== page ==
Five Reasons You Need to Give Ice Climbing a Try
|Chillin' in Ricketts Glen State Park. (D. Herscovitch)|
Even after learning it existed, I couldn't believe people actually did it. But I tried it, learned more about it, and it's quickly becoming one of my favorite cold weather activities. Here are my top six reasons why you've got to add it to your list of sports to try.
(1) It just looks cool. This is indisputable. You're scaling frozen waterfalls, temporary structures, in the cold with sharp objects in your hands and attached to your feet. For some, the concept of climbing a wall of ice seems unfathomable. And if you add in the perceived danger factor, it's as cool as outdoor sports get (pun intended). And it's not just about how cool it looks to everyone else; it looks cool to me. It just looks like fun. As a good friend of mine and veteran ice climber since says, "when else will you be allowed to strap spikes onto your feet and wield a pair of axes?"
(2) Ice is really pretty, and every formation is completely unique. Ice can take so many incredible shapes. After you've tried ice climbing, you'll go back to the same formation a year, even a week later, and it will have changed. I visited Ricketts Glen State Park this weekend and the routes looked completely different than they did last year. Ice climbing is exciting partly because you are climbing a completely different medium. It can change in a way such that the same climb can have a very different feel a day later.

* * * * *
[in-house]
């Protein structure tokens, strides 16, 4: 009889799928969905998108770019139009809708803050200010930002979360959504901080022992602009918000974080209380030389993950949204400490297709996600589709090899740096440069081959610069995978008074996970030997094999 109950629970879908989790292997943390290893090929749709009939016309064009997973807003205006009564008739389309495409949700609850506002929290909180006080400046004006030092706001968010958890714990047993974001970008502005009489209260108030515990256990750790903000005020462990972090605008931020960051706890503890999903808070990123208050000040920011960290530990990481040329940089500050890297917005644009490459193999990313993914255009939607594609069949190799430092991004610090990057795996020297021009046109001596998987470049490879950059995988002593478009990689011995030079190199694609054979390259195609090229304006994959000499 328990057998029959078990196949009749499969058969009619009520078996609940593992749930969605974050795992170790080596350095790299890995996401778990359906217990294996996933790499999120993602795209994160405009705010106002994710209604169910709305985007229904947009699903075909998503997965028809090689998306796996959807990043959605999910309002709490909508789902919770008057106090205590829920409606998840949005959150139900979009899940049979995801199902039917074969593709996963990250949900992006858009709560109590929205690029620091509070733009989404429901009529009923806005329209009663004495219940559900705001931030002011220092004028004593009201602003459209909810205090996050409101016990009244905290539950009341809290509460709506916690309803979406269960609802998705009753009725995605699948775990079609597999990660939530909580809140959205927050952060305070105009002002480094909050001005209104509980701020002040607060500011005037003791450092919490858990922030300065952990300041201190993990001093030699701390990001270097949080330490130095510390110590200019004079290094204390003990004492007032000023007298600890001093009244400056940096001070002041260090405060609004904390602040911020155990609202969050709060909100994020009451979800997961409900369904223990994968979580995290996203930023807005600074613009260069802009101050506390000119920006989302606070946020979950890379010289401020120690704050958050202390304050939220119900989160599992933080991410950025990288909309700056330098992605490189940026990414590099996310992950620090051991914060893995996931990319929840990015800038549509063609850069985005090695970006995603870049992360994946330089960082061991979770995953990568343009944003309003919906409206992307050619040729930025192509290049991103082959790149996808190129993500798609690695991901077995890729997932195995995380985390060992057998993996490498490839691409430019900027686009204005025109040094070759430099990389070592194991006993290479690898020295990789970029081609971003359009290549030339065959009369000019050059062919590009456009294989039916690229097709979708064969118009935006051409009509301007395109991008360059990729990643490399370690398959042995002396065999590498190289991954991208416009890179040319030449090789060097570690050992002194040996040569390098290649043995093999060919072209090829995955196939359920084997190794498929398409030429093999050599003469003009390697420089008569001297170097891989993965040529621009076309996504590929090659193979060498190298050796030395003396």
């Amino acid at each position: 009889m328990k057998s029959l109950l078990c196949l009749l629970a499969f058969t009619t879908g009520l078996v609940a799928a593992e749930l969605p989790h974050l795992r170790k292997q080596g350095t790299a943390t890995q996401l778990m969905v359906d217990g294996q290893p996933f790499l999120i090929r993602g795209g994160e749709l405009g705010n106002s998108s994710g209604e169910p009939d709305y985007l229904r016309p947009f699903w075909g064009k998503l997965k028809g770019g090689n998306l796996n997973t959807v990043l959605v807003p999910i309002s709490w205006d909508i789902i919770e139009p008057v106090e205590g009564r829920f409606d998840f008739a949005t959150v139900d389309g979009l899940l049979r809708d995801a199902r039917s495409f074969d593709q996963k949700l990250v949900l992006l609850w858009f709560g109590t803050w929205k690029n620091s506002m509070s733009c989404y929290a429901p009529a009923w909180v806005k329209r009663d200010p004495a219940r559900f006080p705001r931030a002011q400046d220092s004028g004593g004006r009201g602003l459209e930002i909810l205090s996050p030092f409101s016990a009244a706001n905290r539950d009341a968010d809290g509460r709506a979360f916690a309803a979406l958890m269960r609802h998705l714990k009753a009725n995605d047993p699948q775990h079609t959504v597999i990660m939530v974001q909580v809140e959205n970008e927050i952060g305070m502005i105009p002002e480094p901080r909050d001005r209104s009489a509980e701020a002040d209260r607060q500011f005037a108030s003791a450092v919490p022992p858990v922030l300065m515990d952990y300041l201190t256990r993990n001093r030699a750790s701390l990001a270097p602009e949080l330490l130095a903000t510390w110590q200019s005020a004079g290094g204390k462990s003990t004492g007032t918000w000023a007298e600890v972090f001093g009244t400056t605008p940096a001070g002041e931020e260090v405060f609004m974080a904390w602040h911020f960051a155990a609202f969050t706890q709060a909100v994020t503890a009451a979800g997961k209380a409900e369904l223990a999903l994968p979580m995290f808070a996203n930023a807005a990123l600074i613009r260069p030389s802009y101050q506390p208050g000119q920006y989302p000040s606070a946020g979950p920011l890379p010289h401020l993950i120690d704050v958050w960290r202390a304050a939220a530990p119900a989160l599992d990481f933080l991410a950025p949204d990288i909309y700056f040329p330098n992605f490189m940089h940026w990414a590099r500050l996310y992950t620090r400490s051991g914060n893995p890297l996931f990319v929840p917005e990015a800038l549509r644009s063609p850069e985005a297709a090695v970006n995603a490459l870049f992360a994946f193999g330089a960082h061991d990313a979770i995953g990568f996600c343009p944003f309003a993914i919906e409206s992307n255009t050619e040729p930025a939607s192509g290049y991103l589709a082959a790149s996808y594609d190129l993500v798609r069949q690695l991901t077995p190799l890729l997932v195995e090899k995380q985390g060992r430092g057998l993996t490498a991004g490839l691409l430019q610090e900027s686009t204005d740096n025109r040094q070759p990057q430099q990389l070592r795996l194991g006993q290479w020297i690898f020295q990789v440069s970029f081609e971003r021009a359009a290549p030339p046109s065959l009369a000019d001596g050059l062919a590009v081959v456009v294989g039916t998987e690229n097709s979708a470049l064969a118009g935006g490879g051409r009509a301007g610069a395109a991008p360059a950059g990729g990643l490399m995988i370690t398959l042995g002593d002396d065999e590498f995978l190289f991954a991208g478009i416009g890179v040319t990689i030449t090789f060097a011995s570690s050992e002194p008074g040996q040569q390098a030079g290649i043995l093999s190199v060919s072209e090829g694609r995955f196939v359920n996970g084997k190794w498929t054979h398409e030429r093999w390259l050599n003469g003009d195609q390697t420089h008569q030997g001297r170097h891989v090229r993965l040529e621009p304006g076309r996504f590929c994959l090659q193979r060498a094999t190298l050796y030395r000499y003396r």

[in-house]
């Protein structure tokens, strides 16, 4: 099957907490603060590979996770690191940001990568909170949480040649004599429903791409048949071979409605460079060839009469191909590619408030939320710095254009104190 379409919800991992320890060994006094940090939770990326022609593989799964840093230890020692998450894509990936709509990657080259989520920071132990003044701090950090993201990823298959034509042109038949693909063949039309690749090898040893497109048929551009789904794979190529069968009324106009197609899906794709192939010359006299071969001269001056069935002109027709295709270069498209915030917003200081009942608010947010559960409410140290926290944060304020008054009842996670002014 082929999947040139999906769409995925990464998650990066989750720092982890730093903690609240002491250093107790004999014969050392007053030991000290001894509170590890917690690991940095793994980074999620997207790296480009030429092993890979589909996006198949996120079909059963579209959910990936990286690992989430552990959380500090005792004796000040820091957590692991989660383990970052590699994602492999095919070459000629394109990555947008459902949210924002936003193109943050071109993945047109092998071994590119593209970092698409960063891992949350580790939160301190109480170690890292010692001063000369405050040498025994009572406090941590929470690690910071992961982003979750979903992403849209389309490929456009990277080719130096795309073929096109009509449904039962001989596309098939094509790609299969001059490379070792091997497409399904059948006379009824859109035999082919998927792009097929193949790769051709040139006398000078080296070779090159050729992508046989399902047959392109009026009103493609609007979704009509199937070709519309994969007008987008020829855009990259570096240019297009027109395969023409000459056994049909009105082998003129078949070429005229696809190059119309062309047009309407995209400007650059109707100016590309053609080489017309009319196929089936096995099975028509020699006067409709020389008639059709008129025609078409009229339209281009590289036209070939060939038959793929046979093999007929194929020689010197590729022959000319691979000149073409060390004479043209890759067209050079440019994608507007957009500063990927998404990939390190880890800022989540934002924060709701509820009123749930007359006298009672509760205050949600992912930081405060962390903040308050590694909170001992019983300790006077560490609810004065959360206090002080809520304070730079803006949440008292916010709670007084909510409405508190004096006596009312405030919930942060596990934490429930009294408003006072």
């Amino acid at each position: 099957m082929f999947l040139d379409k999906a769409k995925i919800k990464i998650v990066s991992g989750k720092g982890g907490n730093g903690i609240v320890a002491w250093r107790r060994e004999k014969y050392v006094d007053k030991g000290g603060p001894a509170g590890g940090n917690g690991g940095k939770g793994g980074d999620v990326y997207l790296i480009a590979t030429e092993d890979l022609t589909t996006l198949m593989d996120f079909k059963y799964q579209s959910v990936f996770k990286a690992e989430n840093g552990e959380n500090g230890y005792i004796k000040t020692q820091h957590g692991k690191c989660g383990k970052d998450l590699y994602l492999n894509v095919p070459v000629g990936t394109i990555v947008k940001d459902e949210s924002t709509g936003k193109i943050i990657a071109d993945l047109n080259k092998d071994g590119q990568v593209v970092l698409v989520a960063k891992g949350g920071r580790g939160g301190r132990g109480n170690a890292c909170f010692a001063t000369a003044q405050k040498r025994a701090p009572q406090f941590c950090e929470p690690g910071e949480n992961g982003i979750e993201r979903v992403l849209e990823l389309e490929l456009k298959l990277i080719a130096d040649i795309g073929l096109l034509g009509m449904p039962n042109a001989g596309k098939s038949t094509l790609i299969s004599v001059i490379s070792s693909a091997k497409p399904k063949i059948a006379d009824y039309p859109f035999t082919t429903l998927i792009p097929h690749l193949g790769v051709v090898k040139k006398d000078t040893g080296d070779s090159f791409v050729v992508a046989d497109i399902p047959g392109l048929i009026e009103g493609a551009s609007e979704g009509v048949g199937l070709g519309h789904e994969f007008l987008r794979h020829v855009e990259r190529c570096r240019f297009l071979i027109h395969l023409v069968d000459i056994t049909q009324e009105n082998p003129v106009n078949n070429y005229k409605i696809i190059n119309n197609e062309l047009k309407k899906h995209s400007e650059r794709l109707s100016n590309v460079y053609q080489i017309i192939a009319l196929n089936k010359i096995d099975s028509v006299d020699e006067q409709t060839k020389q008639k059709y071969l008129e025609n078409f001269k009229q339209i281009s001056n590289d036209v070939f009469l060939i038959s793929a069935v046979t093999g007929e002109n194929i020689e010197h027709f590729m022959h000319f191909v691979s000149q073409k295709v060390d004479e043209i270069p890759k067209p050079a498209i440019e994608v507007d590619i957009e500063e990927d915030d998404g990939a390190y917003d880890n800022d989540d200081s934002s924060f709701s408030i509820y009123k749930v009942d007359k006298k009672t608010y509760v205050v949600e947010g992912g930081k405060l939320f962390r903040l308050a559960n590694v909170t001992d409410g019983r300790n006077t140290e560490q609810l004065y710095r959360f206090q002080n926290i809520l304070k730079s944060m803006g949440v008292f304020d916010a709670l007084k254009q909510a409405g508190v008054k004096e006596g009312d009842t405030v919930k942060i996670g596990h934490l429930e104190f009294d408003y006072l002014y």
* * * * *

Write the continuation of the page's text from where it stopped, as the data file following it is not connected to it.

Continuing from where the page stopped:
|EMS climbing guide Matt looking super cool!|
(4) It's one more excuse to accumulate awesome new gear. Some of us outdoorsfolk love buying, renting, using and talking about cool new gear. There are so many varieties of crampons and ice tools to choose from, all specific to what you'll use them for. Then there are climbing harnesses, dry treated climbing ropes, climbing helmets, belay devices, hard shell pants and jackets, gloves, ice screws, screamers, the list is endless. (Yes, there is a sport in which one piece of protection is called a screamer.)
|Friend Lauren's first time on ice!|
(5) If you want to climb big mountains, it's a skill you'll probably need. Though many snow and ice covered mountains, including Rainier and McKinley, have routes without vertical ice, many, many others do not. Even if you can climb one route on a mountain avoiding technical ice climbing, you might find the best route up that mountain requires ice skills. The bottom line - it's an important tool for anyone interested in technical alpine climbing.
I spent this Sunday out climbing ice in Ricketts Glen State Park with TerraMar Adventures and the Bloomsburg Quest program as an event organizer for the second year in a row. The event filled up within 24 hours of posting it on the TerraMar website, which says to me most people don't need a reason to try ice climbing. They're already psyched to learn about it! Bloomsburg Quest and the EMS Climbing School helped start me out ice climbing, and there are local guide organizations everywhere to help you get started.
Ice climbers, what are some of the reasons you'd give to someone who's never put tool to ice before?